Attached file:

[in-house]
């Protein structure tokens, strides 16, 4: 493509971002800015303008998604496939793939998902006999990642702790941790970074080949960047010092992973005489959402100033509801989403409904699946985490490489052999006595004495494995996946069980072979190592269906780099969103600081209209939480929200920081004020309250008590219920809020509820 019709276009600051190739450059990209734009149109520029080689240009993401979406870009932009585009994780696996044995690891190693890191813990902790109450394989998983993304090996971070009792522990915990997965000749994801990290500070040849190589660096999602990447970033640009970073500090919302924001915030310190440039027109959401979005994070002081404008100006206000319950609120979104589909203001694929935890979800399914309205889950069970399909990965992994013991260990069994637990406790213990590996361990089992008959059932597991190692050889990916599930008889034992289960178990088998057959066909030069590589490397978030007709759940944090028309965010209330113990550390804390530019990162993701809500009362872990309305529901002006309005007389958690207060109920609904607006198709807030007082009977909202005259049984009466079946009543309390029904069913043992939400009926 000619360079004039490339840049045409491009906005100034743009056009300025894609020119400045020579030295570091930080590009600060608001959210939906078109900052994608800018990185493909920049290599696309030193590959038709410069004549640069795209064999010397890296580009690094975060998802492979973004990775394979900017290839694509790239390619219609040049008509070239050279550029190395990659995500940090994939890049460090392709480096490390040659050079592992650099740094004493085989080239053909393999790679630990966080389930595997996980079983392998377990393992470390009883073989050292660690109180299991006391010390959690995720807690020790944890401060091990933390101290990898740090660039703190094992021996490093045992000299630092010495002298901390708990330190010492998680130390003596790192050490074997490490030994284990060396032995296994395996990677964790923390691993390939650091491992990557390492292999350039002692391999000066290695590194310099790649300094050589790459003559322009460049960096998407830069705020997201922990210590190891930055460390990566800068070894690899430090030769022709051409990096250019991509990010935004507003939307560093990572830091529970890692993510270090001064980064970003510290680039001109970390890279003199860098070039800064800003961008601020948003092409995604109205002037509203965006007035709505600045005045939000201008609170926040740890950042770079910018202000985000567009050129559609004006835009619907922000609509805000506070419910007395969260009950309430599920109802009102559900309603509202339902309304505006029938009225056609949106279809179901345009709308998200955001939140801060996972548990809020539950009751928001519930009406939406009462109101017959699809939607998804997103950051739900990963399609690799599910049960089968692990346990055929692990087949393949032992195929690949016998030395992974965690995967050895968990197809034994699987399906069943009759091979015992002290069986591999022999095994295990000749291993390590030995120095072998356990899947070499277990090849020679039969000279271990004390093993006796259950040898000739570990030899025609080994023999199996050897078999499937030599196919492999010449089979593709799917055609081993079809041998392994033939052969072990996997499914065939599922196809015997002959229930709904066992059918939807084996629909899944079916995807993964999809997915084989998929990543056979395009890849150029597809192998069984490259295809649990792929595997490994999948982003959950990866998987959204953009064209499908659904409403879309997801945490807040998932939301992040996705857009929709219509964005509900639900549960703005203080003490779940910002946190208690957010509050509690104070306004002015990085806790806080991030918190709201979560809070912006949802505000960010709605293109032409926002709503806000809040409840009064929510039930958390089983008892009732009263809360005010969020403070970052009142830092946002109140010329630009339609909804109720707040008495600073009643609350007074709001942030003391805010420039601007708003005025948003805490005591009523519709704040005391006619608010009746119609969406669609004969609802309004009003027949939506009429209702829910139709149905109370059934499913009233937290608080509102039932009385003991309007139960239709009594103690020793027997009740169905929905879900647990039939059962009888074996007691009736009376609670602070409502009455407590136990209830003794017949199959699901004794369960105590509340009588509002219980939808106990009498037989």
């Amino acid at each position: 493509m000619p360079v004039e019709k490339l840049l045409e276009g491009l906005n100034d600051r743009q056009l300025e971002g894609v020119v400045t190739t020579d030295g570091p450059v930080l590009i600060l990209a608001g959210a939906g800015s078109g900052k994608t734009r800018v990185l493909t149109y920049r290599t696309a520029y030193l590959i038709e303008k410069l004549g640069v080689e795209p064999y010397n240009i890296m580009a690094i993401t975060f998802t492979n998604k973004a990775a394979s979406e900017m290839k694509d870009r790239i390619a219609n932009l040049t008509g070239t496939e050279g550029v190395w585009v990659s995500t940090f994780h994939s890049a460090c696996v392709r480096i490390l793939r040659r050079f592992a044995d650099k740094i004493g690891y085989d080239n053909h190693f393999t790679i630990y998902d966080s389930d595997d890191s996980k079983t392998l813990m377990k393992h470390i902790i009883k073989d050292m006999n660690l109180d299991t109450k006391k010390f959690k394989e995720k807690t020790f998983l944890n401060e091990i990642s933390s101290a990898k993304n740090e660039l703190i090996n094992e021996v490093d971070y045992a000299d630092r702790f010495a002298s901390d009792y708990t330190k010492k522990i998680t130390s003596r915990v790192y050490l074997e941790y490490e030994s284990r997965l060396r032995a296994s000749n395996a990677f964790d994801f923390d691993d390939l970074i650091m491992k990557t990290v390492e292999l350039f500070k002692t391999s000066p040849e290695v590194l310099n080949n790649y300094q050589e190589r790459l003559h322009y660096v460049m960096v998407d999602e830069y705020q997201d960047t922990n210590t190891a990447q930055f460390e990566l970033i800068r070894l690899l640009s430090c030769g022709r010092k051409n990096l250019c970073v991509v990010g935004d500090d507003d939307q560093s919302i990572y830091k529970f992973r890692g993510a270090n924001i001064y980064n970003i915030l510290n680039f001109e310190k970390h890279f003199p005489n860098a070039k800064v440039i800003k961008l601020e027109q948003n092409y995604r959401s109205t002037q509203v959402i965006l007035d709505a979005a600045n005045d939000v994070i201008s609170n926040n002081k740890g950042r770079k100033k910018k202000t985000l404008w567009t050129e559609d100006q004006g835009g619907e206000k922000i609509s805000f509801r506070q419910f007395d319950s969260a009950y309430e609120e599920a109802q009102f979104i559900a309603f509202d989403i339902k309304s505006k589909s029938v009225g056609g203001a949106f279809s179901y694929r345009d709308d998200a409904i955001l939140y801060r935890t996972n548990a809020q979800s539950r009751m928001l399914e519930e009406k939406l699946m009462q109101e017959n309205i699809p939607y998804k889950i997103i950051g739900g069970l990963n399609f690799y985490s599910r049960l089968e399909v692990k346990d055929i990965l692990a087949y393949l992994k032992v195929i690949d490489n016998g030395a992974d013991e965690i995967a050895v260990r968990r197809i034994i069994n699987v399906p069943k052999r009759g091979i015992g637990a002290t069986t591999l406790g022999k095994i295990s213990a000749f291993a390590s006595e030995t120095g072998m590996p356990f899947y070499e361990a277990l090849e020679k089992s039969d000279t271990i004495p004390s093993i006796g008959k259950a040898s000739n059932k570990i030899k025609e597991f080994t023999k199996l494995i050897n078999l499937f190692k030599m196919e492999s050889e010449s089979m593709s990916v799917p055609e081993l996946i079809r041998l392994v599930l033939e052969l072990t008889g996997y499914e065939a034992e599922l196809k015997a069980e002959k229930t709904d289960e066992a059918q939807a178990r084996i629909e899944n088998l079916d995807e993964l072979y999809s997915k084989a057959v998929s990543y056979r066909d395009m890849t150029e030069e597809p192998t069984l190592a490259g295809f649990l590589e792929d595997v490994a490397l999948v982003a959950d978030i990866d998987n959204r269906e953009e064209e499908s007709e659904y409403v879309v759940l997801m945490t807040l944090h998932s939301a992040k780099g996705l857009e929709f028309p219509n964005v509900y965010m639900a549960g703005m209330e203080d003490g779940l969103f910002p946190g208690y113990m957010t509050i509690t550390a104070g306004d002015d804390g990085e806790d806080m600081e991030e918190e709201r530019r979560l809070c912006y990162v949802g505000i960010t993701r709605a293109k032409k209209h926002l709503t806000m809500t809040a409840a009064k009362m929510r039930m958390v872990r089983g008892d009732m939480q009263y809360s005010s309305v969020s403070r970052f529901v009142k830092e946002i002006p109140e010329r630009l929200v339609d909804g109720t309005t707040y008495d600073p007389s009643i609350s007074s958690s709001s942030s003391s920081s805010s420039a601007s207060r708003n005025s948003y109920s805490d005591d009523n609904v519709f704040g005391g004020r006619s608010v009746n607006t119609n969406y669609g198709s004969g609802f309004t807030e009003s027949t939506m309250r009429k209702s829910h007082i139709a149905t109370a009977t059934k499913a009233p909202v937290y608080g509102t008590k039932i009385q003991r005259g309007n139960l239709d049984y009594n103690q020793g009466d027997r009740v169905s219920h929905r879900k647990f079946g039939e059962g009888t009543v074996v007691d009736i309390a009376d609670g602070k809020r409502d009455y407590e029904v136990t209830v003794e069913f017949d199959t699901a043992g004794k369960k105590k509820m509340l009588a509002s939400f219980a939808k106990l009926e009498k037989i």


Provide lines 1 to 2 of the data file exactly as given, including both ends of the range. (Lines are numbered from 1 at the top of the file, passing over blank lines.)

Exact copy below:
[in-house]
């Protein structure tokens, strides 16, 4: 493509971002800015303008998604496939793939998902006999990642702790941790970074080949960047010092992973005489959402100033509801989403409904699946985490490489052999006595004495494995996946069980072979190592269906780099969103600081209209939480929200920081004020309250008590219920809020509820 019709276009600051190739450059990209734009149109520029080689240009993401979406870009932009585009994780696996044995690891190693890191813990902790109450394989998983993304090996971070009792522990915990997965000749994801990290500070040849190589660096999602990447970033640009970073500090919302924001915030310190440039027109959401979005994070002081404008100006206000319950609120979104589909203001694929935890979800399914309205889950069970399909990965992994013991260990069994637990406790213990590996361990089992008959059932597991190692050889990916599930008889034992289960178990088998057959066909030069590589490397978030007709759940944090028309965010209330113990550390804390530019990162993701809500009362872990309305529901002006309005007389958690207060109920609904607006198709807030007082009977909202005259049984009466079946009543309390029904069913043992939400009926 000619360079004039490339840049045409491009906005100034743009056009300025894609020119400045020579030295570091930080590009600060608001959210939906078109900052994608800018990185493909920049290599696309030193590959038709410069004549640069795209064999010397890296580009690094975060998802492979973004990775394979900017290839694509790239390619219609040049008509070239050279550029190395990659995500940090994939890049460090392709480096490390040659050079592992650099740094004493085989080239053909393999790679630990966080389930595997996980079983392998377990393992470390009883073989050292660690109180299991006391010390959690995720807690020790944890401060091990933390101290990898740090660039703190094992021996490093045992000299630092010495002298901390708990330190010492998680130390003596790192050490074997490490030994284990060396032995296994395996990677964790923390691993390939650091491992990557390492292999350039002692391999000066290695590194310099790649300094050589790459003559322009460049960096998407830069705020997201922990210590190891930055460390990566800068070894690899430090030769022709051409990096250019991509990010935004507003939307560093990572830091529970890692993510270090001064980064970003510290680039001109970390890279003199860098070039800064800003961008601020948003092409995604109205002037509203965006007035709505600045005045939000201008609170926040740890950042770079910018202000985000567009050129559609004006835009619907922000609509805000506070419910007395969260009950309430599920109802009102559900309603509202339902309304505006029938009225056609949106279809179901345009709308998200955001939140801060996972548990809020539950009751928001519930009406939406009462109101017959699809939607998804997103950051739900990963399609690799599910049960089968692990346990055929692990087949393949032992195929690949016998030395992974965690995967050895968990197809034994699987399906069943009759091979015992002290069986591999022999095994295990000749291993390590030995120095072998356990899947070499277990090849020679039969000279271990004390093993006796259950040898000739570990030899025609080994023999199996050897078999499937030599196919492999010449089979593709799917055609081993079809041998392994033939052969072990996997499914065939599922196809015997002959229930709904066992059918939807084996629909899944079916995807993964999809997915084989998929990543056979395009890849150029597809192998069984490259295809649990792929595997490994999948982003959950990866998987959204953009064209499908659904409403879309997801945490807040998932939301992040996705857009929709219509964005509900639900549960703005203080003490779940910002946190208690957010509050509690104070306004002015990085806790806080991030918190709201979560809070912006949802505000960010709605293109032409926002709503806000809040409840009064929510039930958390089983008892009732009263809360005010969020403070970052009142830092946002109140010329630009339609909804109720707040008495600073009643609350007074709001942030003391805010420039601007708003005025948003805490005591009523519709704040005391006619608010009746119609969406669609004969609802309004009003027949939506009429209702829910139709149905109370059934499913009233937290608080509102039932009385003991309007139960239709009594103690020793027997009740169905929905879900647990039939059962009888074996007691009736009376609670602070409502009455407590136990209830003794017949199959699901004794369960105590509340009588509002219980939808106990009498037989």